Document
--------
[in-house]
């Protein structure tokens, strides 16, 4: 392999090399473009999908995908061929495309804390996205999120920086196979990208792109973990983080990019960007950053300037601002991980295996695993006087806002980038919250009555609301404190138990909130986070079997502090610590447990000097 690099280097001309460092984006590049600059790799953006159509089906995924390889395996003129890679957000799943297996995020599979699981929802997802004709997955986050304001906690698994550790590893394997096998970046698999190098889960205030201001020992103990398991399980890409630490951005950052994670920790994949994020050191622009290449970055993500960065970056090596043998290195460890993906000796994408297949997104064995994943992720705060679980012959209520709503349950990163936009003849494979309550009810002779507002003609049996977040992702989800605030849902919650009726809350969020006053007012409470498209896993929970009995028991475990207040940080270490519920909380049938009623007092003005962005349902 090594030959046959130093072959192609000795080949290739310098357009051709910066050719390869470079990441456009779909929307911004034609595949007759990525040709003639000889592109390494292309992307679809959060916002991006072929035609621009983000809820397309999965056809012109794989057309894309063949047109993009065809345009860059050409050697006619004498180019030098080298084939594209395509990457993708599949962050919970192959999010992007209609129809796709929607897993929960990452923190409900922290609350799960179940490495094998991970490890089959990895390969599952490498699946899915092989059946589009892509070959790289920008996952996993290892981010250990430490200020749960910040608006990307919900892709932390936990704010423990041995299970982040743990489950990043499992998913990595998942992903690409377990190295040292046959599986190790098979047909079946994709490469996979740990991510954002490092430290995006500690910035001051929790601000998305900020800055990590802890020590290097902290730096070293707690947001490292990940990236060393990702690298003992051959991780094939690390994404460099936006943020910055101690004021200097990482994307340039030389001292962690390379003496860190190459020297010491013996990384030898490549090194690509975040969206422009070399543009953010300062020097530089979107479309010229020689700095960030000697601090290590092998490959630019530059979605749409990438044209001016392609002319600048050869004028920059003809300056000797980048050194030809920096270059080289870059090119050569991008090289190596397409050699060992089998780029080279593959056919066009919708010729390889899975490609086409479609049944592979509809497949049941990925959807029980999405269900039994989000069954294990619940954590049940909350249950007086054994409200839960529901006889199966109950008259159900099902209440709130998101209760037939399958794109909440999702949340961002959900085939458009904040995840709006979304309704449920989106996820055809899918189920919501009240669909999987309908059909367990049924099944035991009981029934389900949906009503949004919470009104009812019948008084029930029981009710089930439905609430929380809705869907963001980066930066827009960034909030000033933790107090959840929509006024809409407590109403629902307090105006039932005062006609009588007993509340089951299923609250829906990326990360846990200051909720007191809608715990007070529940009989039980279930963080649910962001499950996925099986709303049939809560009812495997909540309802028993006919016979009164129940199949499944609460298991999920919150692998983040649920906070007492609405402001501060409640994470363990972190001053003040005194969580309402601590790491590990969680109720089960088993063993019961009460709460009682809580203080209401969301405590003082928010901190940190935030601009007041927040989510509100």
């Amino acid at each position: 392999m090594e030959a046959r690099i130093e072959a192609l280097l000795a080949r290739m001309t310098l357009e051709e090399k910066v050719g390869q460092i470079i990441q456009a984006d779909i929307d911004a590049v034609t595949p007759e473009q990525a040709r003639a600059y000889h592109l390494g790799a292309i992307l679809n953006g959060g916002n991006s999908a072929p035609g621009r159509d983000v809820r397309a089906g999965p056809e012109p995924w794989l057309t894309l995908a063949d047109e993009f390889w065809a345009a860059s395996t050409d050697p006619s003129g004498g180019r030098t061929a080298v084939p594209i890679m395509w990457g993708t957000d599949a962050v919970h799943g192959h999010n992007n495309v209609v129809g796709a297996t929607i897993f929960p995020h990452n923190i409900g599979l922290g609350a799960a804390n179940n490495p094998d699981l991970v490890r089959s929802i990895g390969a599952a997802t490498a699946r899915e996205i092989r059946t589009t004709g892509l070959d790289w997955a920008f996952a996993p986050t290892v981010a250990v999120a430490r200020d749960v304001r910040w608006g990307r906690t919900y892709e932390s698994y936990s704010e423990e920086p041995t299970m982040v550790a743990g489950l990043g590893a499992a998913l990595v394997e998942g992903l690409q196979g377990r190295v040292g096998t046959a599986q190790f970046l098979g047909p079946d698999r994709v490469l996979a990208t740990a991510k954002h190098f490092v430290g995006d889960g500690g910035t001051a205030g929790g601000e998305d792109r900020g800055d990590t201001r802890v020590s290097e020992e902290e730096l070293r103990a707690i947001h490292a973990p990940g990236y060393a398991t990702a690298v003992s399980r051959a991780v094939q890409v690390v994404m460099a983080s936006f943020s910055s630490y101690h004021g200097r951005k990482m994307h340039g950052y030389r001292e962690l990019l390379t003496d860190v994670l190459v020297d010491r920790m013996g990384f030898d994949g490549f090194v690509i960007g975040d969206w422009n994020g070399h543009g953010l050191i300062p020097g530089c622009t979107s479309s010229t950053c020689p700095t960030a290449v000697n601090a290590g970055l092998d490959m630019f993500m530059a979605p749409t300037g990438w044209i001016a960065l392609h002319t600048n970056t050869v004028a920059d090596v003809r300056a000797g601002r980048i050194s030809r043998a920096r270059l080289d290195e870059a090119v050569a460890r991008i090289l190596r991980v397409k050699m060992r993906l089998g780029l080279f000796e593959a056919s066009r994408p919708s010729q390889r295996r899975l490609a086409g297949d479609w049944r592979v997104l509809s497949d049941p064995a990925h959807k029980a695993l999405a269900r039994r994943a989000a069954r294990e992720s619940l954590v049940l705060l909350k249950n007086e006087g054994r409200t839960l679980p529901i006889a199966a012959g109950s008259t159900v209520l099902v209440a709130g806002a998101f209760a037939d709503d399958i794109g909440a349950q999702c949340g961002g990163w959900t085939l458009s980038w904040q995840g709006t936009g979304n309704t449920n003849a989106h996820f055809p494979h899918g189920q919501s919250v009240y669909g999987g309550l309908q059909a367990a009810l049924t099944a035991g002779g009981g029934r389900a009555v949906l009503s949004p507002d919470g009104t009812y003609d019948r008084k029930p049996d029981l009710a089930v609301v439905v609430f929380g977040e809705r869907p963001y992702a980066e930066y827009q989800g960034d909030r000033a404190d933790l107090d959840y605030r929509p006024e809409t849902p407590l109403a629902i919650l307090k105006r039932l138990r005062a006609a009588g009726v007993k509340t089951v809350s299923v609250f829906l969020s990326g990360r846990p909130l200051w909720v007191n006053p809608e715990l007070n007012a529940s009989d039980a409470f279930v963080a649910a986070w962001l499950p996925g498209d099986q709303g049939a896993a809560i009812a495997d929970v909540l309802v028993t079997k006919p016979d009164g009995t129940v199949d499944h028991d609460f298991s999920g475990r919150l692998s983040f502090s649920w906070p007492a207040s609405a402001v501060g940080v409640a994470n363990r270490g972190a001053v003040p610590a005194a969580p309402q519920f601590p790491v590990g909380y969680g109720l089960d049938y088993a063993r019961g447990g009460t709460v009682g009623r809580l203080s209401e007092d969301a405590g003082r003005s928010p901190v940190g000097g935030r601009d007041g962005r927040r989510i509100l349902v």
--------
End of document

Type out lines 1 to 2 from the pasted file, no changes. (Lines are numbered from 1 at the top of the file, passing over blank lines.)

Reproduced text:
[in-house]
């Protein structure tokens, strides 16, 4: 392999090399473009999908995908061929495309804390996205999120920086196979990208792109973990983080990019960007950053300037601002991980295996695993006087806002980038919250009555609301404190138990909130986070079997502090610590447990000097 690099280097001309460092984006590049600059790799953006159509089906995924390889395996003129890679957000799943297996995020599979699981929802997802004709997955986050304001906690698994550790590893394997096998970046698999190098889960205030201001020992103990398991399980890409630490951005950052994670920790994949994020050191622009290449970055993500960065970056090596043998290195460890993906000796994408297949997104064995994943992720705060679980012959209520709503349950990163936009003849494979309550009810002779507002003609049996977040992702989800605030849902919650009726809350969020006053007012409470498209896993929970009995028991475990207040940080270490519920909380049938009623007092003005962005349902 090594030959046959130093072959192609000795080949290739310098357009051709910066050719390869470079990441456009779909929307911004034609595949007759990525040709003639000889592109390494292309992307679809959060916002991006072929035609621009983000809820397309999965056809012109794989057309894309063949047109993009065809345009860059050409050697006619004498180019030098080298084939594209395509990457993708599949962050919970192959999010992007209609129809796709929607897993929960990452923190409900922290609350799960179940490495094998991970490890089959990895390969599952490498699946899915092989059946589009892509070959790289920008996952996993290892981010250990430490200020749960910040608006990307919900892709932390936990704010423990041995299970982040743990489950990043499992998913990595998942992903690409377990190295040292046959599986190790098979047909079946994709490469996979740990991510954002490092430290995006500690910035001051929790601000998305900020800055990590802890020590290097902290730096070293707690947001490292990940990236060393990702690298003992051959991780094939690390994404460099936006943020910055101690004021200097990482994307340039030389001292962690390379003496860190190459020297010491013996990384030898490549090194690509975040969206422009070399543009953010300062020097530089979107479309010229020689700095960030000697601090290590092998490959630019530059979605749409990438044209001016392609002319600048050869004028920059003809300056000797980048050194030809920096270059080289870059090119050569991008090289190596397409050699060992089998780029080279593959056919066009919708010729390889899975490609086409479609049944592979509809497949049941990925959807029980999405269900039994989000069954294990619940954590049940909350249950007086054994409200839960529901006889199966109950008259159900099902209440709130998101209760037939399958794109909440999702949340961002959900085939458009904040995840709006979304309704449920989106996820055809899918189920919501009240669909999987309908059909367990049924099944035991009981029934389900949906009503949004919470009104009812019948008084029930029981009710089930439905609430929380809705869907963001980066930066827009960034909030000033933790107090959840929509006024809409407590109403629902307090105006039932005062006609009588007993509340089951299923609250829906990326990360846990200051909720007191809608715990007070529940009989039980279930963080649910962001499950996925099986709303049939809560009812495997909540309802028993006919016979009164129940199949499944609460298991999920919150692998983040649920906070007492609405402001501060409640994470363990972190001053003040005194969580309402601590790491590990969680109720089960088993063993019961009460709460009682809580203080209401969301405590003082928010901190940190935030601009007041927040989510509100």